The RBI interface is identical to RCM++, with the addition of RBI specific options on the System Hierarchy tab.
The equipment and component types that are available for RBI analysis are currently limited to those addressed API RP 581. The available equipment types are shown below.
Each equipment type also has associated components. For example, the Vessel-FinFan equipment has the specific components shown below available for analysis.
While the system hierarchy can contain items that are not RBI-related, those items will be ignored when performing an RBI analysis. For example, in the following picture the system is the hydrogen generation unit, which has several items that receive RBI analysis and several that do not.
Once you create the assets, you must answer questions and fill out the relevant properties for the asset to be analyzed. All of these inputs are used to create a failure model that determines the probability of failure, and calculates the consequences of failure. The results also include the recommended inspections, if any, that should be performed to keep the asset under the maximum allowable risk.
A small town wants to do a risk analysis on a proposed high pressure 24-inch pipe carrying crude oil for which the oil transportation company is willing to pay a rent of $500,000 in advance for the next 20 years. The company will also perform an inspection on the pipe halfway through the rental period. Since the city is self-insured and is not willing to take any financial chances, the city council would like to know if the $500,000 offsets the possible risk associated with the pipe. The city has requested the required information from the oil transportation company to conduct its own RBI analysis of the pipe.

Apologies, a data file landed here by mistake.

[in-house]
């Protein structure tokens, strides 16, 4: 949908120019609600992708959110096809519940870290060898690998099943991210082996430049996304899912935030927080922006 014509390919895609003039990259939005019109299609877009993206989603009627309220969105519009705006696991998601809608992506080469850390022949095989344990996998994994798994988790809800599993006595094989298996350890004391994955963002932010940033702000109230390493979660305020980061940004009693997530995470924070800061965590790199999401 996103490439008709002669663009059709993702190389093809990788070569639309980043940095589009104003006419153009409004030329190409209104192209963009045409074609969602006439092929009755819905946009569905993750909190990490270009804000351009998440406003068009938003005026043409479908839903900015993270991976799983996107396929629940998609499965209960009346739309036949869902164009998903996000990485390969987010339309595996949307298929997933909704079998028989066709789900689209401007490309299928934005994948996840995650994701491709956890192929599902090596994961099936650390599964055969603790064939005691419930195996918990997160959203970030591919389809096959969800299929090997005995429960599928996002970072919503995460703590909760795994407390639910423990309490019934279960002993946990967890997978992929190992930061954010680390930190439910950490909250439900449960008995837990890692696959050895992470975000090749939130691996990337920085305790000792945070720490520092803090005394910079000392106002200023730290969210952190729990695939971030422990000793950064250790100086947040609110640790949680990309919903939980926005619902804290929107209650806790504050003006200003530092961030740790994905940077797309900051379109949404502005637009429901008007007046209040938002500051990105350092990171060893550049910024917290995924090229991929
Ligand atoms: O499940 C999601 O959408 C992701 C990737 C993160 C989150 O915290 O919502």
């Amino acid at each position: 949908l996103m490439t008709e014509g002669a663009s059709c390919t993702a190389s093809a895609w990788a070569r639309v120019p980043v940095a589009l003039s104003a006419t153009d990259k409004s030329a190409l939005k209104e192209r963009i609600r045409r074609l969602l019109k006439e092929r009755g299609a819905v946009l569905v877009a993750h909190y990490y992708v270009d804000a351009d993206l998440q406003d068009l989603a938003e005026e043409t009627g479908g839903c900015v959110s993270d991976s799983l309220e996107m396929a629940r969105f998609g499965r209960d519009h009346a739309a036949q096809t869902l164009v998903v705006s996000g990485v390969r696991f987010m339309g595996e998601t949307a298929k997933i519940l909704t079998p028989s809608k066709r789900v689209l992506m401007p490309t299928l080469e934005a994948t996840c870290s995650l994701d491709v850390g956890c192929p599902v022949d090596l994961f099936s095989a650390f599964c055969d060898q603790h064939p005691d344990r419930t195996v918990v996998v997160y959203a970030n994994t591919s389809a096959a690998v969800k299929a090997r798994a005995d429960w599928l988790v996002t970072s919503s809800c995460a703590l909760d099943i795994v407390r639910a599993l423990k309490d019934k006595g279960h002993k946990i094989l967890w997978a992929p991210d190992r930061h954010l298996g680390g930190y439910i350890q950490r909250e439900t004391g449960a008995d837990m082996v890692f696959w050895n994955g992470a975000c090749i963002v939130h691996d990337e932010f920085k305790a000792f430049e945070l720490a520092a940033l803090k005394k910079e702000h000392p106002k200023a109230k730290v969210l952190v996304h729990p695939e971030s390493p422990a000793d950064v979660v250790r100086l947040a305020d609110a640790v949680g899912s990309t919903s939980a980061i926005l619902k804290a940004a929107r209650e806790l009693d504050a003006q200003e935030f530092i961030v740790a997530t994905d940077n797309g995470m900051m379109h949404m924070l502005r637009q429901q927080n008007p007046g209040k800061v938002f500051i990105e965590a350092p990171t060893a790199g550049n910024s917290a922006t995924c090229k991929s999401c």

24-Inch Pipe Specifications
The pipe is composed of carbon steel. The heavy crude, which contains 100ppm H2S, is being pumped through at an operating temperature of 25 Celsius with a pressure of 4.5 MPa.
The only two damage mechanisms expected are general thinning and external corrosion.
For their analysis, the city assumed that the effectiveness of the performed inspections was average. All other property values were estimated based on other similar pipes used elsewhere.
The city based the financial portion of the consequences on the current population density and the property values around the proposed pipe area. For the initial estimate, the city did not take into account inflation or any possible losses associated with property value changes, nor possible resident dislike of the pipeline across city land.
The analyzed results show that in case of a containment failure of the pipe, the expected cost associated with a failure would be almost $4.9 million. This far exceeds the $500,000 payment to be received. However, the probability that a failure will occur within 20 years under normal circumstances is estimated to be only 0.7%. Therefore, the expected financial risk is the product of the two, or a little over $36,000. This is well under the $500,000 payment to be received.
In terms of a cost analysis of the risk, and not including the potential loss in property value by having the pipe run across city property, the city council recommended that the community accept the proposed pipeline as an additional revenue source with minimal risk.
 American Petroleum Institute, API RP 581 Risk-Based Inspection Technology 2nd ed., Washington, D.C.: American Petroleum Institute, 2008.